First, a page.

CRITIPEG: Outside Mullingar

Directed by Peter Pasyk, presented by Royal Manitoba Theatre Centre, plays at the Tom Hendry Warehouse until Feb. 17

For its 18th annual Master Playwright Festival, the Royal Manitoba Theatre Centre (MTC) has chosen to showcase the works of John Patrick Shanley, the Pulitzer Prize-winning playwright (Doubt: A Parable) and Academy Award-winning screenwriter (Moonstruck). MTC kicks off Shanleyfest with Outside Mullingar, Shanley’s 2014 play about death and unrequited love in rural Ireland.

The story focuses on two neighbouring family farms in 2008, one occupied by an elderly widower (Nigel Bennett) and his son (Mike Nadajewski), the other by an equally elderly widow (Terri Cherniack) and her daughter (Alicia Johnston). The foursome bond over the death of family members and their own impending mortality, while clashing over how to pass their legacies on to the younger generation.

Shanley handles what could be heavy subject matter with a light touch. Sometimes, though, his touch is too light. Shanley understands that anxieties about death and aging aren’t the stuff of the apocalypse, wisely treating them as everyday concerns. But in doing so, it sometimes feels like Outside Mullingar is pulling its punches.

It touches on the looming darknesses of 21st-century life, like the malaise of a detached younger generation more invested in technology than the world around them. But it feels as if Shanley is trying to do so while saying, “We can talk about these things without upsetting anyone, can’t we?”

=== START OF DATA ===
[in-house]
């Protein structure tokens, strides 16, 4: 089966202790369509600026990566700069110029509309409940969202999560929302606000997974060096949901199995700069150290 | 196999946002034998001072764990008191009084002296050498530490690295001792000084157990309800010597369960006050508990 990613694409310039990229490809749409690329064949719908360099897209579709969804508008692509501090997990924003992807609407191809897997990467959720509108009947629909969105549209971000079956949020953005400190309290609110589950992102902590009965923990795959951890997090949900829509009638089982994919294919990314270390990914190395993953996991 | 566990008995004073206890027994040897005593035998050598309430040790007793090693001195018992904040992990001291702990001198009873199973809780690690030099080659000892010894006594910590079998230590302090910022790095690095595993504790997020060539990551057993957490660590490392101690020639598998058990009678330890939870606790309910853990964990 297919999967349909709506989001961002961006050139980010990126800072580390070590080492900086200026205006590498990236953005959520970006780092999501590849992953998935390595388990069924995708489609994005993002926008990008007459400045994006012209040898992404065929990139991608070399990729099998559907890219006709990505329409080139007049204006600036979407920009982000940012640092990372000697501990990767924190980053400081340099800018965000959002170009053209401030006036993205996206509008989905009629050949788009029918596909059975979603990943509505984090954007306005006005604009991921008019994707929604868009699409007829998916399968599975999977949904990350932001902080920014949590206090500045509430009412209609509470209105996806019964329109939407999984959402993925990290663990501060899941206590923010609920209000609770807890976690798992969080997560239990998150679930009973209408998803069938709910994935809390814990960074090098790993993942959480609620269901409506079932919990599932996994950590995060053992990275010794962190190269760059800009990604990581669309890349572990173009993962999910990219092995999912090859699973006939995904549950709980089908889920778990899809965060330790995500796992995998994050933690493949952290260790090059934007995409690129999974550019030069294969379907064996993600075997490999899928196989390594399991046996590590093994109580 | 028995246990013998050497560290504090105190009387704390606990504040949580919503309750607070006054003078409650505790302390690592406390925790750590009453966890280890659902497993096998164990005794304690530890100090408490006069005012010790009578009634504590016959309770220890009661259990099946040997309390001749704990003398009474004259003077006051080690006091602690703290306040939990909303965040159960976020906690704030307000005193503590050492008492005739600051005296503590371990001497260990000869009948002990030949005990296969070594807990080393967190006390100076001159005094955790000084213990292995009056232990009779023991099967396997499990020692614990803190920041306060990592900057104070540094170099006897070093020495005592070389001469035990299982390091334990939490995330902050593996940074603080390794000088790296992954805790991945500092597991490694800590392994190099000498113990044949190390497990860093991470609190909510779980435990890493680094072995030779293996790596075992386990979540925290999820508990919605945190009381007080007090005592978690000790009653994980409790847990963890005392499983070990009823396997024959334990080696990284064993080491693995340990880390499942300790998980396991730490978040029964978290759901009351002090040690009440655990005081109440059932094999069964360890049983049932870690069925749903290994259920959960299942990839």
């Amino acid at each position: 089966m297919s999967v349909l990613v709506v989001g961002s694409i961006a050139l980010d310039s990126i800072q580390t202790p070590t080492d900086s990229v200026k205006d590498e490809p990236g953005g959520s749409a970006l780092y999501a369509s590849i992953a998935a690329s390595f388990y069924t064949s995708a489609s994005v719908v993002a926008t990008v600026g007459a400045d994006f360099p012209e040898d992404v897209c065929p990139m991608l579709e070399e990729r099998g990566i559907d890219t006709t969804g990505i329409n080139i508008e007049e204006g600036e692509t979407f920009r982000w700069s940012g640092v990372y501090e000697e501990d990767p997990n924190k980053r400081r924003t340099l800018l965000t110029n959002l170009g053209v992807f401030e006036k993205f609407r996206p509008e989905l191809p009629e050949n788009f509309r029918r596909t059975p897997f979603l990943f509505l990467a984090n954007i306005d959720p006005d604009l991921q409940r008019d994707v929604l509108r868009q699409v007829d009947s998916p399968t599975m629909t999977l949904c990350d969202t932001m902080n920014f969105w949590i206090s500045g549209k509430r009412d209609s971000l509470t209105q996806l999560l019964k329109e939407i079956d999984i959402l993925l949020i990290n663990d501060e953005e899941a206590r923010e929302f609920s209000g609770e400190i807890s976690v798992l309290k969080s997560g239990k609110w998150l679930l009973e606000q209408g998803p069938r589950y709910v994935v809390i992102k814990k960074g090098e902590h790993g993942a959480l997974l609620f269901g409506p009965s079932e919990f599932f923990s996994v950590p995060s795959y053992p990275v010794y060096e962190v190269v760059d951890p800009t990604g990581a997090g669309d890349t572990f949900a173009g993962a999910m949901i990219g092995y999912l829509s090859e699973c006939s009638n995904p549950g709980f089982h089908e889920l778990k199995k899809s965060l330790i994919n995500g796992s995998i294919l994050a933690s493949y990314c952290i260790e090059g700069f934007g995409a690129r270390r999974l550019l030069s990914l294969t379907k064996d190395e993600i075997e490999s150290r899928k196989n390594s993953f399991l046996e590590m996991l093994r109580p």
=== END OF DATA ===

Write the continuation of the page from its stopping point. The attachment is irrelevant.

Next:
Bennett (who was so memorable as the menacing Mihalkov in the current Best Picture Oscar nominee The Shape of Water) is very strong as the elderly widower, playing an old-school Irish patriarch cut from a type of cloth they stopped making decades ago.

Cherniack’s bombastic matriarch has the least to do of the four roles, but she brings her reliable comic sensibilities that have been present in so many other MTC productions. Similarly, Nadajewski brings a comedic awkwardness that roots what could otherwise be an old-fashioned story in the present day.

Johnston is offstage for most of the first act. Thus, it’s a slow reveal to the audience that she’s actually the star of this show and by far its strongest element. Her performance as the brusque and abrasive Rosemary is the production’s most layered.

Johnston’s character is Outside Mullingar’s emotional lynchpin. Her unspoken longing needs to be clear to the audience, but the characters around her need to remain oblivious to it. Johnston never falters in pulling it off. The play takes its time in building momentum, but comes alive when she appears onstage.

In some ways, Johnston’s complex performance succeeds in ways that the production, including Shanley’s script, come up short. Shanley’s plays are touted as the kind of works that can make an audience both laugh and cry. Outside Mullingar does both of those things, but it rarely hits both those notes at the same time.

The play is full of laughs and has a few touching moments. But it’s usually only doing one or the other, sometimes oscillating between them from one line to the next. The result is a lack of bitterness in a play aiming for the bittersweet, leaving Outside Mullingar merely sweet.

Published in Volume 72, Number 17 of The Uniter (February 8, 2018)

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